I have been challenged, by my wife, to read every one of the books in my massive collection (just over 150) of Isaac Asimov literature.

I've got to admire such a noble quest.
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« Reply #71 on: February 21, 2010, 12:41:34 PM »

Hey Guys, I admit I haven't read a fiction book for ages. At the moment I am looking for inspiring stories, does anyone have a favourite biography?
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« Reply #72 on: February 21, 2010, 02:46:46 PM »

One of the old collections of Van Vogt (SF writer from way back, once famous for writing 'Slan'). I'm away from home right now, so I can't look in my read-and-going-to-pass-it-on box to check the title, but I think it was either 'Destination: Universe!' or 'The Book of Van Vogt'.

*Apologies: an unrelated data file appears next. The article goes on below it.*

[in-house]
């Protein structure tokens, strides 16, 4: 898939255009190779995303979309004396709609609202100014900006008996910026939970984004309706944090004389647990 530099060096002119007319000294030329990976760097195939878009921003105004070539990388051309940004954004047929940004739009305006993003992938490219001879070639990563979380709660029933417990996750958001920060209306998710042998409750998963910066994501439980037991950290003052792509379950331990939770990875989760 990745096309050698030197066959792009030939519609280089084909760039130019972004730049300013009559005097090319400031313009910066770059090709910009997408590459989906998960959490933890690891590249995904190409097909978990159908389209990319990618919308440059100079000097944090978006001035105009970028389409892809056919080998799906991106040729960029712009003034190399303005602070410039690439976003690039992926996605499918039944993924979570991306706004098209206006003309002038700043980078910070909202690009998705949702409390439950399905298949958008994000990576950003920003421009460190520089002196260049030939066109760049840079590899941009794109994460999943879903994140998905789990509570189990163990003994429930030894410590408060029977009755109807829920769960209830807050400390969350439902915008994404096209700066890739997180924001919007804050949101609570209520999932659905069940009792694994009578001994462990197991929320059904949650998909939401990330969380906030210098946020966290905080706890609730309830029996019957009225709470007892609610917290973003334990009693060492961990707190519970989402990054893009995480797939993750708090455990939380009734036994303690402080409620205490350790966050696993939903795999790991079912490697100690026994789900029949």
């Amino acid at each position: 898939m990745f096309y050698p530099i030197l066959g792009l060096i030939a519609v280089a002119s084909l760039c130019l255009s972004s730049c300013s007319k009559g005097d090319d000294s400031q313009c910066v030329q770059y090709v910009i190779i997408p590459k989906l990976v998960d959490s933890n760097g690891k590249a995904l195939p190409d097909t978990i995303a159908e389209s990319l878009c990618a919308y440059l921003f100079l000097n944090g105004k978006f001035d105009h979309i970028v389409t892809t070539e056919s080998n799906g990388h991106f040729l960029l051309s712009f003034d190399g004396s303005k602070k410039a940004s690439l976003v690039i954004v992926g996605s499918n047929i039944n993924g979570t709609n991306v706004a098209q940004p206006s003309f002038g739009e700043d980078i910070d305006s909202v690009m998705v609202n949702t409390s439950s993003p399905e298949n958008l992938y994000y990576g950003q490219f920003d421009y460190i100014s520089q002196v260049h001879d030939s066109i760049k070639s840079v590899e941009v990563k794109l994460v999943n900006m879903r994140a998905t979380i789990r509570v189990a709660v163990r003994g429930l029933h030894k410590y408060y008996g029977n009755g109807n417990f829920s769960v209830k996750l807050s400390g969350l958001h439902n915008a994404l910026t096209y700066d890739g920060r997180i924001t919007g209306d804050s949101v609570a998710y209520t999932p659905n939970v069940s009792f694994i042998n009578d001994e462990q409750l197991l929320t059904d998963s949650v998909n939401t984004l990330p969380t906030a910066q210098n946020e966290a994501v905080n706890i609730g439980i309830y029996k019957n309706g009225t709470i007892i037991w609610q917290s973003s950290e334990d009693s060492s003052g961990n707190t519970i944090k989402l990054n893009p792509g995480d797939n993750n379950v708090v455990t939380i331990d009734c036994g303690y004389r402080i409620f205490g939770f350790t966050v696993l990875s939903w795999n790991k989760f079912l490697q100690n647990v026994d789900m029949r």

Wikipedia page on A. E. van Vogt.  You do realise that DC supporting members and above are Slans, don't you?  Cool
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« Reply #73 on: March 02, 2010, 05:42:13 PM »

The two last books I've read were:
The Noticer, by Andy Andrews, http://www.andyandrews.co...ooks/product/the-noticer/  
The Shack, by William P Young, http://en.wikipedia.org/wiki/The_Shack


"Finally, a guy meets God!" To me, a non-atheist, The Shack was mindblowing. It is like realizing yet another dimension. It is well written, and it is so full of understanding on the highest level, that I have had a hard time understanding it was 'merely' written by a human. It is out of this world.


Quote from: about 'The Shack'
An exceptional piece of writing that ushers you directly into the heart and nature of God in the midst of agonizing human suffering. This amazing story will challenge you to consider the person and the plan of God in more expansive terms than you may have ever dreamed.

David Gregory, author of Dinner with a Perfect Stranger

The Shack is also offered as an Audio♩♪♫♬Book
http://theshackbook.com/




-------